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Documentation as a Pillar in Developers Coding Experience

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Documentation gives the information about projects, and it informs a contributor or user on what is active and what is healthy or what shouldn't be tampered with. Keeping documentation up to date is also a good practice to adopt because this will inform any new person about the latest changes in the project.


    Documentation is as important in development as the code used in the building of the project.

    Especially when you now need to determine what the project is about if it's a code you can reuse or a project you can be a contributor to. Documentation is what developers mostly look for when trying to know about a project, and they always have a sense of trustworthiness towards the documentation when it is an up-to-date one. On GitHub, documentation for open source projects always comes as READMEs, contribution guidelines, and GitHub issues. And this practice of documentation is made to share information to attract contributors and elevate project quality.

    This mode of documentation is a practice enterprises too can incorporate to have the same result.

    Investing in documentation

    Documentation of projects is the most unattended-to section in development. Whereas documentation is the best shot for new contributors of a project to get started, and documentation is a practice that will bring first-hand quality improvement to any project while also posing as shared knowledge of the project.

    GitHub survey data shows that using documentation to share or source for knowledge improves productivity in both open source and work projects.

    According to the State of Octoverse report, GitHub came up with a model based on the survey data for this year to understand what makes developers and teams perform better, be more productive, and have excellent development experience.

    The models are constructed to represent development work practices, documentations, healthy communities, or the outcome of successfully completing these processes.

    The models show you what will be the result (end of the arrow) of doing some practices.

    Each line of the arrow shows the prediction or effect of the practices stated. The colored lines indicate a positive relationship between practices and effects, while the grey ones show negative relationships.

    The model is in two-phase, the "work model" and the "open source model."

    Work model. Source: https://octoverse.github.com/creating-documentation/#critical-documentation Work model. Source: https://octoverse.github.com/creating-documentation/#critical-documentation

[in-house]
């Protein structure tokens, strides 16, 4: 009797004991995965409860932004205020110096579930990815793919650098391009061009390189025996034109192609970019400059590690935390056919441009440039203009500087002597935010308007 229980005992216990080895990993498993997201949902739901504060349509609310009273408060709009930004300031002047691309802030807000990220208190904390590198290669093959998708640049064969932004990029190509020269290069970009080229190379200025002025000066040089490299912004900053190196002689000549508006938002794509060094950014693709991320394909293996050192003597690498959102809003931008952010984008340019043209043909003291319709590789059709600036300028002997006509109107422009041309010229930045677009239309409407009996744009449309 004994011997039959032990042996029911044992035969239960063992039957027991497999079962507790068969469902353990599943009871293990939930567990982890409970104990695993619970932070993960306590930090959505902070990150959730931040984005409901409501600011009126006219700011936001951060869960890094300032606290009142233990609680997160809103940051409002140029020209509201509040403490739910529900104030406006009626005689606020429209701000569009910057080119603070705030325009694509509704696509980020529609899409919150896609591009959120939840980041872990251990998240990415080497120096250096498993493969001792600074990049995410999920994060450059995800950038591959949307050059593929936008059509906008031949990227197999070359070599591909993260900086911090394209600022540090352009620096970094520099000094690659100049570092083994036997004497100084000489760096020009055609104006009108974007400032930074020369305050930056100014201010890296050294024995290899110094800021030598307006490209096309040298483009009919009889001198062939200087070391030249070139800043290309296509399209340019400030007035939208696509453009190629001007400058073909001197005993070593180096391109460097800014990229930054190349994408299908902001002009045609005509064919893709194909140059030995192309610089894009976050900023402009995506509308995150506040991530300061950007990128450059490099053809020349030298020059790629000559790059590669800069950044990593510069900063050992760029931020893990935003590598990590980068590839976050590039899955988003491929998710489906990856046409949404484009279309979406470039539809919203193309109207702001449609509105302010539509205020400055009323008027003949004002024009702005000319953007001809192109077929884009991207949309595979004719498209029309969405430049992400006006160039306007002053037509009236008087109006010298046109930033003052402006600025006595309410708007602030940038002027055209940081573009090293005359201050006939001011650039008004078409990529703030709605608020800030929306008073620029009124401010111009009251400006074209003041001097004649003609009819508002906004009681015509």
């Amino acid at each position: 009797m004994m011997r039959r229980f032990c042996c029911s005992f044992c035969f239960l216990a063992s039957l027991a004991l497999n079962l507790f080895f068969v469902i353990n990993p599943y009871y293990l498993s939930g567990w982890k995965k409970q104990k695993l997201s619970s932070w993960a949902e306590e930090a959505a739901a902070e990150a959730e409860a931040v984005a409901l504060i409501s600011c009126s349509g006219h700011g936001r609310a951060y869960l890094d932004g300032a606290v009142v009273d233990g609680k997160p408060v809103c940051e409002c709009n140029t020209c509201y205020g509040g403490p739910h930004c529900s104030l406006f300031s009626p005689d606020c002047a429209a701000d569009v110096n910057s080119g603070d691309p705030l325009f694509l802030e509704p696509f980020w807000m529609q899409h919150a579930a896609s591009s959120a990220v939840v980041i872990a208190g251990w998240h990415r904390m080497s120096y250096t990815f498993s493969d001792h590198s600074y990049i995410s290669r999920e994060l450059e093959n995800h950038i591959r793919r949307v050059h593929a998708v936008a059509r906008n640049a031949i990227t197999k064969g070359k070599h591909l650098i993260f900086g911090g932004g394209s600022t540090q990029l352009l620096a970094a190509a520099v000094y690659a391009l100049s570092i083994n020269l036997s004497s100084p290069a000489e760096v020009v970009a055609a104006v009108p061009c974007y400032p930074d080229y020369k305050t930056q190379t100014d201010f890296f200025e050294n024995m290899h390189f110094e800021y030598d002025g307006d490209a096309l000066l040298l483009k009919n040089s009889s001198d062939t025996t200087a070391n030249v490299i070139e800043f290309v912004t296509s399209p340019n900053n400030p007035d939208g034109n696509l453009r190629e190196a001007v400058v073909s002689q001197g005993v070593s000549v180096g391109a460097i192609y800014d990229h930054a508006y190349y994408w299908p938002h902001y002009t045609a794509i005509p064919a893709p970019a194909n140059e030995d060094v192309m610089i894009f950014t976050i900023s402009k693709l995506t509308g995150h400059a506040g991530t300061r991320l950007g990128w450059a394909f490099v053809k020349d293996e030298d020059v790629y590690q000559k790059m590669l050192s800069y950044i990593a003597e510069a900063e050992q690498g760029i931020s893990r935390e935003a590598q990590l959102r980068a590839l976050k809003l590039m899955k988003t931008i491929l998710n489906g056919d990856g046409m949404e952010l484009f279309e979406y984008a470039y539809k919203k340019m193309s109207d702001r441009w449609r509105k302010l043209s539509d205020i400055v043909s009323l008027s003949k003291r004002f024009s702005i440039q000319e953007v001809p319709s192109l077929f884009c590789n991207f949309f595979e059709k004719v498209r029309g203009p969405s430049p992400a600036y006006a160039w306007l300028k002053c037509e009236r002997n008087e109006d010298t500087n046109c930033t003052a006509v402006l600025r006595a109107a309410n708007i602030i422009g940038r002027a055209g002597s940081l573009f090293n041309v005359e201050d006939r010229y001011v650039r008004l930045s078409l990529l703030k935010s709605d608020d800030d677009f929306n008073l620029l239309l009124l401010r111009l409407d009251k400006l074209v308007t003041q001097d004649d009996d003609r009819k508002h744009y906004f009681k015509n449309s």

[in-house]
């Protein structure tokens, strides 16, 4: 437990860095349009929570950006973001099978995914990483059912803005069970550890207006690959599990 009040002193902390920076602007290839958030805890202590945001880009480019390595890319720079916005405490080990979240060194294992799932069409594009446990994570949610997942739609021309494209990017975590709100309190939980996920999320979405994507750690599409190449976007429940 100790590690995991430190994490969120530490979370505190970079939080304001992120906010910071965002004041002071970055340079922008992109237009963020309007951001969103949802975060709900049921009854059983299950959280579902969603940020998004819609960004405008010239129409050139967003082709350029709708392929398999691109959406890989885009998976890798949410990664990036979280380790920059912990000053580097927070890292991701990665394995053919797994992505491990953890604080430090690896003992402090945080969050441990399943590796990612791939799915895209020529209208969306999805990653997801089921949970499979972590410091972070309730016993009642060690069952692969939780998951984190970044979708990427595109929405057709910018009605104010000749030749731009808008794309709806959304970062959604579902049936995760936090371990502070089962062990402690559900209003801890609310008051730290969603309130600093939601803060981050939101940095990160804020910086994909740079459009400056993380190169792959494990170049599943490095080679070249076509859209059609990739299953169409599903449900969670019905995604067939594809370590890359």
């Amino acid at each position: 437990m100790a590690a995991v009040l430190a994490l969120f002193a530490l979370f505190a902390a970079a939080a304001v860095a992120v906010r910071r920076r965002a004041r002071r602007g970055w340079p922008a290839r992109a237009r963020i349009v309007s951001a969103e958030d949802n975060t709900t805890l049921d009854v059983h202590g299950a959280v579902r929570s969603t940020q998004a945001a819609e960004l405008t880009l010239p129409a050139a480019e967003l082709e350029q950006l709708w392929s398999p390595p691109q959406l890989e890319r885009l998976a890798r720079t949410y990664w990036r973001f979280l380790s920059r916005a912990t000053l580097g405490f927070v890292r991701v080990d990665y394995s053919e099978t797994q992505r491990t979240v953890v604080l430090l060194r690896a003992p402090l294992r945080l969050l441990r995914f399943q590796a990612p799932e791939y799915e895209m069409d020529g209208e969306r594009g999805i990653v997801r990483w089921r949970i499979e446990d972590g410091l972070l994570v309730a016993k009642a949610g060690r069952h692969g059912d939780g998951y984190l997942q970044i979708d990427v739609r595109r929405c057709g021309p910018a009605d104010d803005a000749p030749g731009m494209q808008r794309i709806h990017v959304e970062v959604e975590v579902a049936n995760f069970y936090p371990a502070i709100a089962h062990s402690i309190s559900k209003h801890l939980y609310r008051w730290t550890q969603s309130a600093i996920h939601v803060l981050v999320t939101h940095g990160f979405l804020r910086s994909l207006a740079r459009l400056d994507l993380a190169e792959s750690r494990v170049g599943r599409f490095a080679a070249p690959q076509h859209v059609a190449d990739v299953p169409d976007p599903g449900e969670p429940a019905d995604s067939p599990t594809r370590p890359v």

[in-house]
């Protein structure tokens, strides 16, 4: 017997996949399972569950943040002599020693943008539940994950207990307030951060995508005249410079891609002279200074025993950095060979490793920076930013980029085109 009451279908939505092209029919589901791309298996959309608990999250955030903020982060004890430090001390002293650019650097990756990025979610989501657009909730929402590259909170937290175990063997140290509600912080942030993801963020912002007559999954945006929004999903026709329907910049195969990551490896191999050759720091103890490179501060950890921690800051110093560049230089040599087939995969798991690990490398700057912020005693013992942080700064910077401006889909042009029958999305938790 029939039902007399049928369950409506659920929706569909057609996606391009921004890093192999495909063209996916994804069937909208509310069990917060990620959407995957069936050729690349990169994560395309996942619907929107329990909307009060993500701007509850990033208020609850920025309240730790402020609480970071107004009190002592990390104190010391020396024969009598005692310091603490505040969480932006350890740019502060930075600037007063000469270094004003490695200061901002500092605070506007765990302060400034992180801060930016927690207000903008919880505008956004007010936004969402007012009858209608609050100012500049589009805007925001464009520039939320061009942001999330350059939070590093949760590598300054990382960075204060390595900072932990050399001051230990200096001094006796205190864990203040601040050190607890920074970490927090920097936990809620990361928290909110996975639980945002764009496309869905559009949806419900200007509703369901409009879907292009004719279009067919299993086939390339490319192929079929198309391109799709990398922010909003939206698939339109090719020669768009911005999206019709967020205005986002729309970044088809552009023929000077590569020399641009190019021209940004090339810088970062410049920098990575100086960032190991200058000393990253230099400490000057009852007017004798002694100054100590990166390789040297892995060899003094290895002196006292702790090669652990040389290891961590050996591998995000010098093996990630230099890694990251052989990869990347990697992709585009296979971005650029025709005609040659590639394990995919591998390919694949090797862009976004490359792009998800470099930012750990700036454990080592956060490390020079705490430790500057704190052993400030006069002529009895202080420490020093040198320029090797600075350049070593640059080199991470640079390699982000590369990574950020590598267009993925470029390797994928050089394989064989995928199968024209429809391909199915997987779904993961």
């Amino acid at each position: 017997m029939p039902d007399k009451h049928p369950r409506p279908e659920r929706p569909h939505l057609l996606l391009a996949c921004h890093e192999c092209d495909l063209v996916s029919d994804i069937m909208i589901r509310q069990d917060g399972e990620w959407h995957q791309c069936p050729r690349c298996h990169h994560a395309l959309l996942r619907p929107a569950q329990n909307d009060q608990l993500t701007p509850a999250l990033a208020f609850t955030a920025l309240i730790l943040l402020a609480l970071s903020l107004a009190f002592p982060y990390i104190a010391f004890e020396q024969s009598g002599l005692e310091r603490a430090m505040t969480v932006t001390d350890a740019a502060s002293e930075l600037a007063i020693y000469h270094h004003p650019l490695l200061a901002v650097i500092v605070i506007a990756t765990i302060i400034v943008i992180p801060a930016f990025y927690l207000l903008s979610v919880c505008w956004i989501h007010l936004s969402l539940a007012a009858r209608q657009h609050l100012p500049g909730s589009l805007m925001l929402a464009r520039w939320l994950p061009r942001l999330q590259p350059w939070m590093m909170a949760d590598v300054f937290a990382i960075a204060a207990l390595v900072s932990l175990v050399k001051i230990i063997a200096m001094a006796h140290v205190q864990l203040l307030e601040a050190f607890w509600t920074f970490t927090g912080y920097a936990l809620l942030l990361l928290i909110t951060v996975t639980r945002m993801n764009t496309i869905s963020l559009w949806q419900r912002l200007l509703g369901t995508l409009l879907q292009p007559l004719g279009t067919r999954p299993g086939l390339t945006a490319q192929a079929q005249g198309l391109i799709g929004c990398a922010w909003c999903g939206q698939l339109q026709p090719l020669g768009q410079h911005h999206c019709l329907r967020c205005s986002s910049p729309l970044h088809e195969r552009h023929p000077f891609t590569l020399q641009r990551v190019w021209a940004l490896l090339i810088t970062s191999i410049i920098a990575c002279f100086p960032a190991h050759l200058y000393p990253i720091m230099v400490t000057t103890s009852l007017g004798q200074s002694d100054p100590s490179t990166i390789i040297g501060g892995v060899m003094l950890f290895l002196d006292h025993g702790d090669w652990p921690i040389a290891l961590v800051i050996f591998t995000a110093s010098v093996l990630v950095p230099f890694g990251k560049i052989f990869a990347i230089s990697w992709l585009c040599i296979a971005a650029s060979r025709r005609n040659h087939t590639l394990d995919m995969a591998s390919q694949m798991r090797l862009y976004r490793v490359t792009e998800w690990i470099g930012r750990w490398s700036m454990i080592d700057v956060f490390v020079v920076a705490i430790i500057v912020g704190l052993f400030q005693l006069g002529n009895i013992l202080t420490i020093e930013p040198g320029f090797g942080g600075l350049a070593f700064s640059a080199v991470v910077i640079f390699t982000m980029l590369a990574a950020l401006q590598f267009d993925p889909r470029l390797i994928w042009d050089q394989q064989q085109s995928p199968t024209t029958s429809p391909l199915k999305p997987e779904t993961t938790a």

Open source model. Source: https://octoverse.github.com/creating-documentation/#critical-documentation Open source model. Source: https://octoverse.github.com/creating-documentation/#critical-documentation

    Reduce friction with contribution guidelines

    When creating enterprise-level open source software, stating clearly the conventions of the project boosts building on the previously built work. Rules of engagement are popularly known as contribution guidelines in enterprise-level open source developments. GitHub data shows a 4.4x possibility for a repository used for open source and work to have contribution guidelines.

    GitHub telemetry data shows that 94.25% of open source projects repositories don't have contributor guidelines, while just 5.75% have contributor guidelines. 75.76% of the open source at work project repositories don't have contributor guidelines, while 24.24% have contributor guidelines. Then 5.56% of work project repositories have contributor guidelines, while 94.44% do not have contributor guidelines.

    README

    This is essentially the tool used in inviting members to open source projects because it basically tells information about the project. Open source projects use README considerably more than work projects. The best guess of why that is is that documentation probably gets distributed during internal meetings or forums, or a pairing method is used for knowledge transfer.

    GitHub telemetry data shows that 14.1% of open source projects repositories don't have READMEs, while 85.9% have READMEs. 12.26% of the open source at work project repositories don't have READMEs, while 87.74% have README. Then 15.67% of work project repositories have README, while 84.33% do not have README

    GitHub issues equals documentation.

    Issues creating is the first thing most people do in their first hour on GitHub, thereby sharing information about a project.

    Creating issues invites non-code contributors, but it helps in making project managers come forth. GitHub data shows that 192,830 people create issues on their first hour on GitHub, followed by 60,854 people that comment on issues, 24,404 people push on their first hour, 16,102 people create a pull request, 2,575 people comments on a commit, and 1,053 people reviews a pull request.

    New members get help from Good First Issues.

    Good First Issue is more like a list of easy issues that new contributors can pick to make their first contribution. Doing this increases the confidence and experience of contributors over time. This initiative is used mostly by large repositories to get more contributors. Averagely, there's always about 13% new contributors to a repo with 21% - 30% Good First Issues, and 21% of new contributors to repo with more than 40% of Good First Issue.

    Productivity and culture come as a result of good documentation. Performance improvement and cultures built on trust are achieved through smooth and accurate information flow.


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